What happened to the education of European children in World War 2 in Kenya

What happened to the education of European children in World War 2 in Kenya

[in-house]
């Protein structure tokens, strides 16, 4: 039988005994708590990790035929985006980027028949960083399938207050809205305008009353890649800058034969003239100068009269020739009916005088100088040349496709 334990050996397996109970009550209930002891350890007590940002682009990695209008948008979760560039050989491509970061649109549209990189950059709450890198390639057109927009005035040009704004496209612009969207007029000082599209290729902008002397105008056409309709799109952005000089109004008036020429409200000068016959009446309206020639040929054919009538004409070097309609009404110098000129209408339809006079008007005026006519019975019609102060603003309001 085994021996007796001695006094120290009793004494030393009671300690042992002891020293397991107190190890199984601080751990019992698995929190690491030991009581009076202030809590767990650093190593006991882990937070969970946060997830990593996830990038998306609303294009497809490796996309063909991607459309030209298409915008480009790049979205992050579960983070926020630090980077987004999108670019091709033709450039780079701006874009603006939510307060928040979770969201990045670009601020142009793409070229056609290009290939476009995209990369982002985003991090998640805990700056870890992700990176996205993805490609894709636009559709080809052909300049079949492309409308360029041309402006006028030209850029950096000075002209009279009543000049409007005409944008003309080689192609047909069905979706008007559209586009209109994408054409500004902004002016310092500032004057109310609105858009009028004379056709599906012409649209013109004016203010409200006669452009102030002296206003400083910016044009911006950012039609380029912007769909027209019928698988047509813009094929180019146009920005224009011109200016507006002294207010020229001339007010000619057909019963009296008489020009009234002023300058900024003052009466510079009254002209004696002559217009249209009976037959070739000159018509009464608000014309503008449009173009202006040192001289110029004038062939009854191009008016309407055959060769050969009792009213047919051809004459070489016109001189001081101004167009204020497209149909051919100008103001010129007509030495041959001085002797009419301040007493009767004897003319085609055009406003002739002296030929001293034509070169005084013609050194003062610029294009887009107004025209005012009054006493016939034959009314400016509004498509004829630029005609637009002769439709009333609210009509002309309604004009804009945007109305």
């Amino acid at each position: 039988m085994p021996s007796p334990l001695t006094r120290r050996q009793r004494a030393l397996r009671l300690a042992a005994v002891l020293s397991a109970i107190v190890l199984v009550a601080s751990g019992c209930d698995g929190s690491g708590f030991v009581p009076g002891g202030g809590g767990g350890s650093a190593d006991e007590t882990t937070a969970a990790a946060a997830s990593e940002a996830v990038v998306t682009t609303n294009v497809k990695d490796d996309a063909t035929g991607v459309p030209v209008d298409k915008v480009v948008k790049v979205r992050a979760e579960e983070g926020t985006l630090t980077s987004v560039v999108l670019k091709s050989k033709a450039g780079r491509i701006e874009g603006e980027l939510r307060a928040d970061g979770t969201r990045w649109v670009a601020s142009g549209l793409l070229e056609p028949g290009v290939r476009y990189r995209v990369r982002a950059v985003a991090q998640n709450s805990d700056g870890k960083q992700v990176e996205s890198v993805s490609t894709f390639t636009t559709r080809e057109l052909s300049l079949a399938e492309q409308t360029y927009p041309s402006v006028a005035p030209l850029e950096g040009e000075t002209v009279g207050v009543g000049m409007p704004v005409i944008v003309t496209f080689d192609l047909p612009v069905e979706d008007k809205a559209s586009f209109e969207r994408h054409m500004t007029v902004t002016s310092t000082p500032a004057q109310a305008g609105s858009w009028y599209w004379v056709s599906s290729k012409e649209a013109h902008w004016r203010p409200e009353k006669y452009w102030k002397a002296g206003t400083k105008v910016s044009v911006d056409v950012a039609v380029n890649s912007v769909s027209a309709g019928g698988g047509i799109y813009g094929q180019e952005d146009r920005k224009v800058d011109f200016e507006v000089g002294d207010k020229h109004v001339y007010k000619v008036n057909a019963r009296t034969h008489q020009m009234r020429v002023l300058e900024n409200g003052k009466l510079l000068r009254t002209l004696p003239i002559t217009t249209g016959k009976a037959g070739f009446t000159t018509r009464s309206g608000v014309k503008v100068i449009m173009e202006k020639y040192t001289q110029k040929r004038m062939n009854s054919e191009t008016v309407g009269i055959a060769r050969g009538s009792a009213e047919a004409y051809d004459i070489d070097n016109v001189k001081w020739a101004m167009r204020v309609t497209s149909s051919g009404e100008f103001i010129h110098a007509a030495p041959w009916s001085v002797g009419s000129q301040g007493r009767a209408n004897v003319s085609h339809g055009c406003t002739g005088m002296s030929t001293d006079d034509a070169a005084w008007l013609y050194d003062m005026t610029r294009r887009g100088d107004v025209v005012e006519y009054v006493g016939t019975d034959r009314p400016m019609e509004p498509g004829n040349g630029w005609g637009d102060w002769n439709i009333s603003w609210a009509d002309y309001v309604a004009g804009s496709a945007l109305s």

What Happened to the Education of European Children in World War 2 in Kenya? Hazel MacGregor (née Kempton, of K Boat Yard in Mombasa) remembers the day war was declared in 1939, when she was ten years old. The European Grocery Shop in Mombasa was run by a German couple – the Von Rittens, who had left Germany because they were not supporters of Hitler. After being rounded up, Germans above military age were sent back to Germany. This greatly distressed the Von Rittens, who had no warm clothes. They were given clothes by Hazel’s mother and off they went, only for Herr Von Ritten later to be executed by the Nazis. Because Mombasa would be vulnerable from Italians in Abyssinia, the government arranged for upcountry farmers to host coast families, and Hazel was evacuated to a farm on the slopes of Mount Menengai. But a few weeks later the government decided it would be safe to return to Mombasa, and the children duly went back home. An underground trench was built in Hazel’s home, in case of Italian air raids. Air raid sirens were installed and air raid drills practiced. But the government changed its mind yet again and evacuated children upcountry. This time Hazel went to a farm near Nyeri, belonging to the Hendersons, whose son Ian later became prominent for his undercover work for the security forces. There were also air raid shelters and siren practices in Nairobi. In September 1939, immediately after the outbreak of war, pupils started school two weeks’ late, and helped to dig trenches. Children were not immediately evacuated from Nairobi but...